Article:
producing a nauseating effect, but these cases were of short duration, and not very violent.
- Perhaps tartarized antimony would cure the disease with equal certainty, but it is a less manageable medicine, and the nausea it induces is of a more distressing nature. When the cases were of extreme obstinacy and violence, the cold shower-bath was directed in conjunction with the zinc, and sometimes with advantage. When the disease seemed to depend upon the retention of the menses, electricity was found useful. Occasional purgatives were employed, but I do not recollect any case in which constipation formed a prominent symptom.
"The subjects of this disease were mostly between the ages of seven and nine, and twelve and fifteen years; in one case only had the patient reached her eighteenth year. This patient was more decidedly benefited by electricity than any other.
"The disease sometimes arose spontaneously; in by far the greater number of instances, however, it was induced by the children having been frightened. Retention of the menses formed another frequent exciting cause. The case which resisted the long-continued exhibition of the oxid of zinc was finally cured by the following combination:
"B Tinct. Opii dr. ij. Liq. Ant. Tartariz. dr. vi. M. "Of this, thirty drops were taken three times a-day.
"The patient, a boy, was twelve years of age." p. 51, 52.
Surely the author has ascribed too much to retention of the menses as a cause of disease in patients most of whom were not fifteen years old. We have seen chorea become very frequent in a seminary for the education of girls, by imitation, and its progress checked by separation. We cannot congratulate our au thor on being more successful than his predecessors in his attempt to explain the functions of the brain, which is quite misplaced in a practical volume.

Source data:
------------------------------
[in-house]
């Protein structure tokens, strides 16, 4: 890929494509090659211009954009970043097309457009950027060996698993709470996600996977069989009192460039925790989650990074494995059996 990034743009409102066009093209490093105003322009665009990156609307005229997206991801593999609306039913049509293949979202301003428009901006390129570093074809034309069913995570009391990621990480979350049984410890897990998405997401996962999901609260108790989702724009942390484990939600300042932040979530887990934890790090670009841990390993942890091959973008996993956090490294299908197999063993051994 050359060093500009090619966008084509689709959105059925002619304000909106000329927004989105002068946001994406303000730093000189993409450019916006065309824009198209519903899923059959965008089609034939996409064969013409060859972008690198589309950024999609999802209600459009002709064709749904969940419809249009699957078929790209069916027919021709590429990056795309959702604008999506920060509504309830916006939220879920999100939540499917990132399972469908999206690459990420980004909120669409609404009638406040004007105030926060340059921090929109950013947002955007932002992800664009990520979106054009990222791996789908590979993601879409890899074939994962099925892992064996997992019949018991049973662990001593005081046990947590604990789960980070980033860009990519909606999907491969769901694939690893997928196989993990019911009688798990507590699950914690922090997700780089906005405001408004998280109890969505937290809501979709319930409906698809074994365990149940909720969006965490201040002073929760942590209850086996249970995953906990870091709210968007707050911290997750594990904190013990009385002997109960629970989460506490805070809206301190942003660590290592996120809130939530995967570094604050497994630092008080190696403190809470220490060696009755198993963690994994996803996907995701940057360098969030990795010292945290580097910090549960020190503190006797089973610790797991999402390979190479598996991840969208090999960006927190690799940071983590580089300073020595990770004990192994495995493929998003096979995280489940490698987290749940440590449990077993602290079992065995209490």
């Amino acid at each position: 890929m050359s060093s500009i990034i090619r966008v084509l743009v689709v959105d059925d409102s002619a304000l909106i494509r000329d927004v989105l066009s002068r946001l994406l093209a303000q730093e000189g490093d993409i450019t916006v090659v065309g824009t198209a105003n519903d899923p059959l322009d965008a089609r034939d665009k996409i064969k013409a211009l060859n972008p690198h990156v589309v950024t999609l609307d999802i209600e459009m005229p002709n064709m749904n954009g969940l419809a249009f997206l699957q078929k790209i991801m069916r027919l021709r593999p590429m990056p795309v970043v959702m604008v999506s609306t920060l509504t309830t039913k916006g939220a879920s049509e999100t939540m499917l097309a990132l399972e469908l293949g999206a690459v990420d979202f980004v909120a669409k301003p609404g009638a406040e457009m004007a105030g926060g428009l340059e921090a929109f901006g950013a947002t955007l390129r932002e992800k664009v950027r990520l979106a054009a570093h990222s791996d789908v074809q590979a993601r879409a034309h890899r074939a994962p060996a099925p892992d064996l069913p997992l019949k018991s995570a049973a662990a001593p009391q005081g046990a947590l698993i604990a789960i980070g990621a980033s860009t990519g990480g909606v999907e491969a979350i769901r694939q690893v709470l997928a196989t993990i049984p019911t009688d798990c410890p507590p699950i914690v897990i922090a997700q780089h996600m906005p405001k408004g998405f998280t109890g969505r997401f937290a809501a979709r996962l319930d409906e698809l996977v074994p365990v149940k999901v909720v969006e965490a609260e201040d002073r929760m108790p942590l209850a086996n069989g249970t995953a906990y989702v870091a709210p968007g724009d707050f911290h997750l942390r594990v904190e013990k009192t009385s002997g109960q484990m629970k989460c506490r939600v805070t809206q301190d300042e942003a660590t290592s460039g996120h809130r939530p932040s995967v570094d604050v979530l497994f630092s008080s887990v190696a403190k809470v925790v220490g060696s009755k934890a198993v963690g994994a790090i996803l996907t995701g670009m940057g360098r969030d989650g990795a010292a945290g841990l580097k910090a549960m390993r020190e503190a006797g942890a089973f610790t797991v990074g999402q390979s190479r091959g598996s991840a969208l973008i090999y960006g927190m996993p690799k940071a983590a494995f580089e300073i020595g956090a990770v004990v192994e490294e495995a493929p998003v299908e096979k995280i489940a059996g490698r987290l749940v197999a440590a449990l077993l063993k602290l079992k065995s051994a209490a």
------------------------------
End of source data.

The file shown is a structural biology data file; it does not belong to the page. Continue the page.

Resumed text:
The second section relates to the diseases of the lungs, trachea, and fauces, with which are associated, incongruously enough, ophthalmia, dentition, and toothach. The following mode of exhibiting an anodyne in the last affection is new to us, although smoking tobacco is very common.
"The toothach is sometimes permanently relieved by the application of the fumes of henbane seed. The smoke may be directed to the affected tooth by being drawn through a tobacco pipe; this method, however, will upon some persons produce extreme nausea. The following process will be found more eligible and equally efficacious.
"Put from one to two drachms of the seed upon a red hot iron, or some lighted cinders, and immediately cover them over with a ba sin. As soon as you suppose the seed to be consumed, and the vessel impregnated with the fumes, place it upon its bottom, and fill it with boiling water. The person affected with the toothach is then to